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    Please note, a newer package @azure/event-hubs is available as of January, 2020. While this package will continue to receive critical bug fixes, we strongly encourage you to upgrade.

    @azure/event-processor-host
    TypeScript icon, indicating that this package has built-in type declarations

    2.1.1 • Public • Published

    @azure/event-processor-host

    Azure Event Processor Host helps you efficiently receive events from an EventHub. It will create EventHub Receivers across all the partitions in the provided consumer group of an EventHub and provide you messages received across all the partitions. It will checkpoint metadata about the received messages at regular interval in an Azure Storage Blob. This makes it easy to continue receiving messages from where you left at a later time.

    Conceptual Overview

    overview

    • More information about Azure Event Processor Host can be found over here.
    • General overview of how the Event Processor Host SDK works internally can be found over here.

    Pre-requisite

    • Node.js version: 6.x or higher.
    • We would still encourage you to install the latest available LTS version at any given time from https://nodejs.org. It is a good practice to always install the latest available LTS version of node.js.
    • Installing node.js on Windows or macOS is very simple with available installers on the node.js website. If you are using a linux based OS, then you can find easy to follow, one step installation instructions over here.

    Installation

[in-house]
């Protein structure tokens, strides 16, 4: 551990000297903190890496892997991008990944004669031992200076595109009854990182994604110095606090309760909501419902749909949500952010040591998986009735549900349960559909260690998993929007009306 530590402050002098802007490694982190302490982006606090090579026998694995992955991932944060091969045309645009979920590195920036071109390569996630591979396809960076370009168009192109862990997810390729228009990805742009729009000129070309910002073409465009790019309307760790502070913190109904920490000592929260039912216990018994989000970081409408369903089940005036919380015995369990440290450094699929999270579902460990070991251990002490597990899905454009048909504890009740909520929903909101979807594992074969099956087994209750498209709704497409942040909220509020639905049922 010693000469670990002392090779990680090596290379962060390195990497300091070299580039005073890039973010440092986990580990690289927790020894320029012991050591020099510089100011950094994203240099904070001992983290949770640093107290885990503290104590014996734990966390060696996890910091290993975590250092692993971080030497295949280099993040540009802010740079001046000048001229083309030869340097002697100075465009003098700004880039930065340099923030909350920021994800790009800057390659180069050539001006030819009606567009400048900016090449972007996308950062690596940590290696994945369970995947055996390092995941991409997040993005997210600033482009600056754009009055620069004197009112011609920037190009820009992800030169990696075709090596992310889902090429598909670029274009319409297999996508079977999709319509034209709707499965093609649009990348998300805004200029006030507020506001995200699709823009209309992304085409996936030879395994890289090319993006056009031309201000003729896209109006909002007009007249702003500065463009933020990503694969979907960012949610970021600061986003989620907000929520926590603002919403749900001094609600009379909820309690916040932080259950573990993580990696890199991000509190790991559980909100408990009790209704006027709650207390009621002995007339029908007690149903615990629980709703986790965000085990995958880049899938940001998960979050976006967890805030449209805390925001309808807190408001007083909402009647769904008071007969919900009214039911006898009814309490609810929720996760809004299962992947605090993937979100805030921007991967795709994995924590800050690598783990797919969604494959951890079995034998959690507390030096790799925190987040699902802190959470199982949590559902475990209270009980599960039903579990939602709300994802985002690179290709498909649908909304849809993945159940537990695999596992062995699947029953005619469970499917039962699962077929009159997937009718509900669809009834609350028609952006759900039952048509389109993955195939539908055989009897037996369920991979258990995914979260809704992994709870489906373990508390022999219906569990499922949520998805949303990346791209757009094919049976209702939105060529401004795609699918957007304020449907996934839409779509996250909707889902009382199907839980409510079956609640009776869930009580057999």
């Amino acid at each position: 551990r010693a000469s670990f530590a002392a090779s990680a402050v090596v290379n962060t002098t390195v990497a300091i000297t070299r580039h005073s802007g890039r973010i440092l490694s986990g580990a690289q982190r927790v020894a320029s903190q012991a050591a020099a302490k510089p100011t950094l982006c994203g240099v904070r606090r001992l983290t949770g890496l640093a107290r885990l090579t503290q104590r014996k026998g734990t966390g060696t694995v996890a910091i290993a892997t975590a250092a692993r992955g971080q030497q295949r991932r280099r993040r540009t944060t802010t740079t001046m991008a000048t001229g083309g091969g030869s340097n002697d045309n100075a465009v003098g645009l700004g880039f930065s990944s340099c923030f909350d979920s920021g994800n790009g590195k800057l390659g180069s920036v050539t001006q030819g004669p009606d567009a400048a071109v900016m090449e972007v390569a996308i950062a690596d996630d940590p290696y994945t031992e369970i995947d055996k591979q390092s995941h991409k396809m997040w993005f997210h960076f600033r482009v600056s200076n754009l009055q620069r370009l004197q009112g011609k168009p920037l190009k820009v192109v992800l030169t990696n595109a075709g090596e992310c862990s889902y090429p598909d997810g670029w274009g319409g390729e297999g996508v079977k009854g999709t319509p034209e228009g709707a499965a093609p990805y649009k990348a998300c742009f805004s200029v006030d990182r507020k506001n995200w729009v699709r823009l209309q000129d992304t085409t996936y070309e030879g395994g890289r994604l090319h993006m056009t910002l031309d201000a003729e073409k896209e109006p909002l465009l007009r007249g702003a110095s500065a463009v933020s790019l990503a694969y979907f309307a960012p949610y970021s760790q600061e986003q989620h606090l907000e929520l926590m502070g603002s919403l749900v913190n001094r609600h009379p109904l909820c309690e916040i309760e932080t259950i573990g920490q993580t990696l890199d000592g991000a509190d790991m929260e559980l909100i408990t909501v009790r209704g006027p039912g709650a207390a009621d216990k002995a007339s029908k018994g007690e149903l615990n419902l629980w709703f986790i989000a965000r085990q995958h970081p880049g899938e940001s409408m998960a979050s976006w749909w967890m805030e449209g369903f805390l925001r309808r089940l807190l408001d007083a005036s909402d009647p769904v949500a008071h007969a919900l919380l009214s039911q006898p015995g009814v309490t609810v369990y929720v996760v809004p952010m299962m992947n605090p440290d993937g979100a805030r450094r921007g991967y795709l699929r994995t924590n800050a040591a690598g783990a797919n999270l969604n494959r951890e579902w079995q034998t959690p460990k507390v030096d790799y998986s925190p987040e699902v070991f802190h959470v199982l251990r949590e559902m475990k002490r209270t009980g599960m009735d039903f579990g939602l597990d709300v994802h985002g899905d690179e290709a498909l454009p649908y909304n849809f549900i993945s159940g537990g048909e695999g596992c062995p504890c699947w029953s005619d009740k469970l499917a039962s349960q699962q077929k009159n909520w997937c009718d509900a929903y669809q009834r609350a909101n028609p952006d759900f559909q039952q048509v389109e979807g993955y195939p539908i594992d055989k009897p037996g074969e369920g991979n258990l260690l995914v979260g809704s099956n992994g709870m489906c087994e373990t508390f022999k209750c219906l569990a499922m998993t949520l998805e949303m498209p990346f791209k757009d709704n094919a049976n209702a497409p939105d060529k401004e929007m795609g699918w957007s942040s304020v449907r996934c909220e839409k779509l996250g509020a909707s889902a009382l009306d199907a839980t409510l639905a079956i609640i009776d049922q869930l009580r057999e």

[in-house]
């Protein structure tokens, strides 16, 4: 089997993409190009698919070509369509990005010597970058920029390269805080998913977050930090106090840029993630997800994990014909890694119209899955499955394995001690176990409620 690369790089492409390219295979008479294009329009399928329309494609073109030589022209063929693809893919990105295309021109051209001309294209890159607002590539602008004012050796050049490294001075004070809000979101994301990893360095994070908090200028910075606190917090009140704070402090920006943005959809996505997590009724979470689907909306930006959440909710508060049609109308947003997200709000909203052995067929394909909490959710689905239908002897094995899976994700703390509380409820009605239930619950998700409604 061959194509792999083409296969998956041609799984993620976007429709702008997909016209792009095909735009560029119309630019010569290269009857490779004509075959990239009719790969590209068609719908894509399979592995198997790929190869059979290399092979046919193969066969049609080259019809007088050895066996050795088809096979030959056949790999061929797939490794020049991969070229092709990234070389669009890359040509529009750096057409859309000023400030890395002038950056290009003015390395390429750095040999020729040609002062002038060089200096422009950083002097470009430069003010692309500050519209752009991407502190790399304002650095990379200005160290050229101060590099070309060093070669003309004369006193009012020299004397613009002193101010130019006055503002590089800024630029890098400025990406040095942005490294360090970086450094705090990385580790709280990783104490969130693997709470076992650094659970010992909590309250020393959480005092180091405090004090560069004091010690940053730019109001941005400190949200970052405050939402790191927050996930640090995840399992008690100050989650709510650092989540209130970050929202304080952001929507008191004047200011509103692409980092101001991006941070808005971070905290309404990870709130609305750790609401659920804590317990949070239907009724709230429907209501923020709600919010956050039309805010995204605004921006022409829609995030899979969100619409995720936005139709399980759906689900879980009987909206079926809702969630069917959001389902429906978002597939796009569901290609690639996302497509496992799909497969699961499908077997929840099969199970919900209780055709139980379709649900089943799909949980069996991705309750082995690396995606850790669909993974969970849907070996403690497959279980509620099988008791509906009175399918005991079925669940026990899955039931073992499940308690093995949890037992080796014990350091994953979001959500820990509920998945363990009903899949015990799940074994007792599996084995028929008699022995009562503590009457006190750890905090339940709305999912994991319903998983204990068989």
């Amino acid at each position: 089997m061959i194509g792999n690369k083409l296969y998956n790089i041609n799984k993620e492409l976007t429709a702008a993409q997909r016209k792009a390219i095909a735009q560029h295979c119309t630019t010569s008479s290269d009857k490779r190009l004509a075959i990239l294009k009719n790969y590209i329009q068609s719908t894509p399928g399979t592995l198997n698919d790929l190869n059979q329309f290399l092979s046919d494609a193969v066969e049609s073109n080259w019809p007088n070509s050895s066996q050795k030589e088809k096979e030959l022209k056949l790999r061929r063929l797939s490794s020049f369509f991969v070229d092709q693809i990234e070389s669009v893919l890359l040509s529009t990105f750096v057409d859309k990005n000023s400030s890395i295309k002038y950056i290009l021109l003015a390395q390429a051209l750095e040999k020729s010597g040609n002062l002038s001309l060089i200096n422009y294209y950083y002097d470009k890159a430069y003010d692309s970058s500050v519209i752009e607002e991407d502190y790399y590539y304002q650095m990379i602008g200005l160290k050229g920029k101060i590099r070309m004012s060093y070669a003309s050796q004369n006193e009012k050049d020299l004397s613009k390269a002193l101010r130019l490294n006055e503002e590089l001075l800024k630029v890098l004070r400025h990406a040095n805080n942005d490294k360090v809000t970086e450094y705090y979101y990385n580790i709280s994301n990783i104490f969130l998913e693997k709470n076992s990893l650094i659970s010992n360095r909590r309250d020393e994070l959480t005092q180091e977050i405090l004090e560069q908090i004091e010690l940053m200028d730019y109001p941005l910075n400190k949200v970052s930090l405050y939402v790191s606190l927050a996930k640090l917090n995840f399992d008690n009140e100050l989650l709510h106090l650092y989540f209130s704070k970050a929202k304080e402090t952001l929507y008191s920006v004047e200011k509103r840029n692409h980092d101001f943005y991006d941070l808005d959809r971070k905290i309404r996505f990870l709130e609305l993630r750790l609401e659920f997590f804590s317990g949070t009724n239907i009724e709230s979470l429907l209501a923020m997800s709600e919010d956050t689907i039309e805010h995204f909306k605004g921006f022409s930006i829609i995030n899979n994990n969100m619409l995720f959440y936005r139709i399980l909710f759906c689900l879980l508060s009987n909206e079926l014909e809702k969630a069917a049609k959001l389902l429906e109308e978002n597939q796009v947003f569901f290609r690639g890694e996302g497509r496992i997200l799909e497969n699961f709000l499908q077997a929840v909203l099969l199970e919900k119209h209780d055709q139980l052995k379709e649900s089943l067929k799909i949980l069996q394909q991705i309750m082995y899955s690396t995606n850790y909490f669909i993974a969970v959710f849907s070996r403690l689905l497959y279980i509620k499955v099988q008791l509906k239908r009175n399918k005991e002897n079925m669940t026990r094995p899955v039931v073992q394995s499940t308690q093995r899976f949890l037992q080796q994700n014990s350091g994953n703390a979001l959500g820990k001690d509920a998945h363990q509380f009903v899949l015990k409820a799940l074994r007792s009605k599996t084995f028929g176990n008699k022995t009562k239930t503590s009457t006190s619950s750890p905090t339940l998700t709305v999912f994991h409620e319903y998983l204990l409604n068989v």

npm install @azure/event-processor-host

    IDE

    This sdk has been developed in TypeScript and has good source code documentation. It is highly recommended to use vscode or any other IDE that provides better intellisense and exposes the full power of source code documentation.

    Debug logs

    You can set the following environment variable to get the debug logs.

    • Getting debug logs only from the Event Processor Host SDK
    export DEBUG=azure:eph*
    • Getting debug logs from the Event Processor Host SDK and the protocol level library.
    export DEBUG=azure:eph*,rhea*
    • Getting debug logs from the Event Processor Host SDK, the Event Hub SDK and the protocol level library.
    export DEBUG=azure*,rhea*
    • If you are not interested in viewing the message transformation (which consumes lot of console/disk space) then you can set the DEBUG environment variable as follows:
    export DEBUG=azure*,rhea*,-rhea:raw,-rhea:message,-azure:amqp-common:datatransformer
    • If you are interested only in errors, then you can set the DEBUG environment variable as follows:
    export DEBUG=azure:eph:error,azure:event-hubs:error,azure-amqp-common:error,rhea-promise:error,rhea:events,rhea:frames,rhea:io,rhea:flow

    Logging to a file

    • Set the DEBUG environment variable as shown above and then run your test script as follows:
      • Logging statements from your test script go to out.log and logging statements from the sdk go to debug.log.